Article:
Hoping to boost car ownership in a shrinking domestic market, the Japan Automobile Manufacturers Association will ask the government to lower car-related taxes to ease the financial burden on automobile owners, the newly appointed head of the car industry group said Tuesday.
“What we are insisting on behalf of car users is . . . a review of the tax rates, if the government will review its spending,” JAMA Chairman Satoshi Aoki said in an interview.
Aoki, also the chairman of Honda Motor Co., took the helm of JAMA last month.
On March 27, Prime Minister Yasuo Fukuda announced a willingness to allow revenue from road-related taxes, including some of the taxes imposed on cars, to be freed up for purposes other than road projects in fiscal 2009, which starts next April.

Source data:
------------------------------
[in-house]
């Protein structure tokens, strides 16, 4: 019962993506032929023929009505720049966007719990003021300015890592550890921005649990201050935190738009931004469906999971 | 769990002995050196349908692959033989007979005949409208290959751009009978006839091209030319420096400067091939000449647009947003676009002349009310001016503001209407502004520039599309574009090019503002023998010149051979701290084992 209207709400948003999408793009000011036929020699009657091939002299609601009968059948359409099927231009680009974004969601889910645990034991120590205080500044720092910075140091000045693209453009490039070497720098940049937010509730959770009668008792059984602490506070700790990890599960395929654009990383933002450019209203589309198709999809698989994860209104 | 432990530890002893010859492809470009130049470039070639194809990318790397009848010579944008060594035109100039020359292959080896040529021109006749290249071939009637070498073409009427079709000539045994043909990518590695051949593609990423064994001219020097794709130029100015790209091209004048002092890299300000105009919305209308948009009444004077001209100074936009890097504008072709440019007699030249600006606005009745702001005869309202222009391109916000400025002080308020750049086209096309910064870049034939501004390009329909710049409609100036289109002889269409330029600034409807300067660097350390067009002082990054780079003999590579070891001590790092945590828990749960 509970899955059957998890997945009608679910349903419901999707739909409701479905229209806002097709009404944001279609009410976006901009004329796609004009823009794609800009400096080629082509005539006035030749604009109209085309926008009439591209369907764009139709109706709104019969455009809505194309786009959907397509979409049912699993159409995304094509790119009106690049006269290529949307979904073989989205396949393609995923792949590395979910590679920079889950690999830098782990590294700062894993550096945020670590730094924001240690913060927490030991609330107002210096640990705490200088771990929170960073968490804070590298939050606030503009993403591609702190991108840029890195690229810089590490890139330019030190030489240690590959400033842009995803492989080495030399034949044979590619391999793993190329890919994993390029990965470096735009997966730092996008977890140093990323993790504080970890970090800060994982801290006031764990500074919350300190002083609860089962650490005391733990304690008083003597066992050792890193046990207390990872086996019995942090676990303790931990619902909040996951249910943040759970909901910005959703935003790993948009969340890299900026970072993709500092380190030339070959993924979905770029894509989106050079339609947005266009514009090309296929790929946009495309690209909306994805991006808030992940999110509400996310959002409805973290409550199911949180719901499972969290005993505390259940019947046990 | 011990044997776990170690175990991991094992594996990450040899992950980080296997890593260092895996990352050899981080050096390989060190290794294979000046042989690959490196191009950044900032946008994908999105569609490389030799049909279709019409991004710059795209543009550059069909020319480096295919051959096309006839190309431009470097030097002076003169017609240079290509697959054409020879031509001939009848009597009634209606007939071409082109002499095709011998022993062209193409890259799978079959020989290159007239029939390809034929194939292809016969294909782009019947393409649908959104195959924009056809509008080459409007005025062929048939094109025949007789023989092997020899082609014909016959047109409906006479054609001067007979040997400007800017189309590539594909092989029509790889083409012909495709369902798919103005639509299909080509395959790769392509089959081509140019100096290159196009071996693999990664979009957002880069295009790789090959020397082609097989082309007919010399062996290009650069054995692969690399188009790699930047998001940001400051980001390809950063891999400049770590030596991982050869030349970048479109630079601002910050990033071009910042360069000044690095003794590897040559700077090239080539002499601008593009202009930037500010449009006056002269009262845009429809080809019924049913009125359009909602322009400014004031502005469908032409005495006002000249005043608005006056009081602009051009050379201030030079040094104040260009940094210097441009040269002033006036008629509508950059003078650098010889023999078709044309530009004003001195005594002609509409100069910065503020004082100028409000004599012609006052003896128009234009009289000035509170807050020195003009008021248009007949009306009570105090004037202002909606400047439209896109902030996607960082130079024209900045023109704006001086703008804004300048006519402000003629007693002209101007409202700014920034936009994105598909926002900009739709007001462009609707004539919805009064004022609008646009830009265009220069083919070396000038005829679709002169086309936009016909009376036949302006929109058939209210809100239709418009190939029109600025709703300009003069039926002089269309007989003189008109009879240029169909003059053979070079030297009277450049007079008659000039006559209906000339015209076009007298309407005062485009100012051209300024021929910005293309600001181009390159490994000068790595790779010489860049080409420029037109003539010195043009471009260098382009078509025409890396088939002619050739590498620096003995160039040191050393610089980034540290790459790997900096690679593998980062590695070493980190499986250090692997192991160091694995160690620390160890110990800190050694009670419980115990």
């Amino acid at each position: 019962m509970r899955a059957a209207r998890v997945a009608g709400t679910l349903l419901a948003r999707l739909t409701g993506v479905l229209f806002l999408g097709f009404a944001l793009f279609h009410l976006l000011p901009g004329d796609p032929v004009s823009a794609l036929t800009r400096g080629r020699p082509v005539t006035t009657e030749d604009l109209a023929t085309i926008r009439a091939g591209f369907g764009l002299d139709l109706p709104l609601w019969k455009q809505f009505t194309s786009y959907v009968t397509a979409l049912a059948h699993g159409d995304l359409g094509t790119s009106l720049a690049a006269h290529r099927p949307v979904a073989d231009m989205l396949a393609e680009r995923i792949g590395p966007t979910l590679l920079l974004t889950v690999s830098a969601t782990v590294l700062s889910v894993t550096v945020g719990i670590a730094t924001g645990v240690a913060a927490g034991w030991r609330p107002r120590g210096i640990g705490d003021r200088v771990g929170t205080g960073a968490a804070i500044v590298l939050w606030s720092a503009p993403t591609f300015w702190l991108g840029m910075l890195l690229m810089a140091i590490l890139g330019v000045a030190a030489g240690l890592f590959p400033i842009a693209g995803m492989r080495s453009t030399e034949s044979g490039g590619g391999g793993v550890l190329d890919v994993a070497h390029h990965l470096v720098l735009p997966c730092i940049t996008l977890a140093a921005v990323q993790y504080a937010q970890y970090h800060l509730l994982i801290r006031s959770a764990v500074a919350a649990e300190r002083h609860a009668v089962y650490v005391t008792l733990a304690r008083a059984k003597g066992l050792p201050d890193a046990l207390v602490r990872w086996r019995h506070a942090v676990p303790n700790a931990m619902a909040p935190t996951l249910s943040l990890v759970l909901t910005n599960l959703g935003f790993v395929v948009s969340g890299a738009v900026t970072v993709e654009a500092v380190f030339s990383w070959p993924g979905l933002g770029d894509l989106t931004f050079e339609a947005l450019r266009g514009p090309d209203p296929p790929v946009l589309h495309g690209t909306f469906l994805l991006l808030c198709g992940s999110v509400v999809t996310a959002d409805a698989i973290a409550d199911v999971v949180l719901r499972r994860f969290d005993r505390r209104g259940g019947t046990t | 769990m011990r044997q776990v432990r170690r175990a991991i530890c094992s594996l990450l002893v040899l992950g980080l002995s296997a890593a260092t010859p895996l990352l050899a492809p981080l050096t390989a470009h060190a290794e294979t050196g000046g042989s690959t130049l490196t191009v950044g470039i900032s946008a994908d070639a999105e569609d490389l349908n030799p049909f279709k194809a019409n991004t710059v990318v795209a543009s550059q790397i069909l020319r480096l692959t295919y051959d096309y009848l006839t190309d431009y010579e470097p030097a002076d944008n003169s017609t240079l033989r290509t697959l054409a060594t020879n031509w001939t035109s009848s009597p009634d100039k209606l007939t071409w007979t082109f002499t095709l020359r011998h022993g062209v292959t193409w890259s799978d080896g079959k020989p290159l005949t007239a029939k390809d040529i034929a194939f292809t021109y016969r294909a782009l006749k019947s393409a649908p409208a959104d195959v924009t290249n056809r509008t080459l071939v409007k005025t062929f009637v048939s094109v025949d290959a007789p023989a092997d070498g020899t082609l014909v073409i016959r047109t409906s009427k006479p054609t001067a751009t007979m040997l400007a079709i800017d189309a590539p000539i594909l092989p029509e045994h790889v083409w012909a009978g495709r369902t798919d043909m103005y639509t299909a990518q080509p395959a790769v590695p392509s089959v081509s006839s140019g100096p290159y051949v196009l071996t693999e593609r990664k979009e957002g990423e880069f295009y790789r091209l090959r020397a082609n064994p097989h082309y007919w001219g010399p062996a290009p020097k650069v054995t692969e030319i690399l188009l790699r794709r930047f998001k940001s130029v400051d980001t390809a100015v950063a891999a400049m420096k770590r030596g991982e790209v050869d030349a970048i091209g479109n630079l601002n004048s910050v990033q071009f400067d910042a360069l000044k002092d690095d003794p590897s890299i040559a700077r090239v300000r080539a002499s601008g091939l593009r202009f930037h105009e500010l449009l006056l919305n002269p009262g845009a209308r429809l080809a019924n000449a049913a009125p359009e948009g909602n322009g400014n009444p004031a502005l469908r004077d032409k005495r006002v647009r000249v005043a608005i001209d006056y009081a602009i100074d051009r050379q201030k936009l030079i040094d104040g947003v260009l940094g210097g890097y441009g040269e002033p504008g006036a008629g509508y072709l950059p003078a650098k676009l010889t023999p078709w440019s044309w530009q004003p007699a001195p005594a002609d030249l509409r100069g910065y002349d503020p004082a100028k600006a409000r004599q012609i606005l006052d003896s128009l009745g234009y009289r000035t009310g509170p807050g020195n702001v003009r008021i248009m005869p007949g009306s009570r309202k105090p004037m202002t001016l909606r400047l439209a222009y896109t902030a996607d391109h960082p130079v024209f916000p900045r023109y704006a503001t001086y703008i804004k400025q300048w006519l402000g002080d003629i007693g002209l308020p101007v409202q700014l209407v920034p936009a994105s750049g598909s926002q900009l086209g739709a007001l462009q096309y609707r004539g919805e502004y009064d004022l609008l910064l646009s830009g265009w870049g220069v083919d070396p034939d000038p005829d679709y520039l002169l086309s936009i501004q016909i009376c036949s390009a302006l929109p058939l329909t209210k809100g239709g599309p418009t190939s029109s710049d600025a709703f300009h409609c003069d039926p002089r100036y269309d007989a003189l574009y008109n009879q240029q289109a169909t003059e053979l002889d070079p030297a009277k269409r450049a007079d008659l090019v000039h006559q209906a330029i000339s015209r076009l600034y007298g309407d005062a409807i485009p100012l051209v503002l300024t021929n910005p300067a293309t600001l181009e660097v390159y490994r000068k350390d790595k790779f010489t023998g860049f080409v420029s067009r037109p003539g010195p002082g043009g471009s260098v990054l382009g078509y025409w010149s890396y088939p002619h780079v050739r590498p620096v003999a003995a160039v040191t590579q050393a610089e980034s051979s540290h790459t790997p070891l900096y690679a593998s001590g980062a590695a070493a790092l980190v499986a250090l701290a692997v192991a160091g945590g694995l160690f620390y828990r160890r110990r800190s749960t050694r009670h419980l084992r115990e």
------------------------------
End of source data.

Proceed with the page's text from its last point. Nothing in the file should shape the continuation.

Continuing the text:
Asked how much taxes should be cut, Aoki responded: “I can’t say for sure, but the tax rate should be at a level satisfactory to taxpayers.”
Car owners have to pay various auto-related taxes, including a 5 percent levy at the time of purchase and another tax based on the vehicle’s weight.
As demand slows in the domestic market, auto manufacturers are hoping lower taxes will help spur car ownership.
Aoki’s comments signal a U-turn in JAMA’s stance. Previously, the association had asked the government not to use tax revenues for anything other than building roads.
Asked to comment on the future of the auto market, Aoki said that although the domestic market is contracting, the overall outlook remains positive.
“As for the emerging markets, demand in China is still strong, although some wonder how long the rapid pace (of expansion) will continue,” he said. “We can say the same thing about India, Southeast Asia and South America.
“As a result, I expect the automobile industry as a whole to keep on growing,” Aoki said.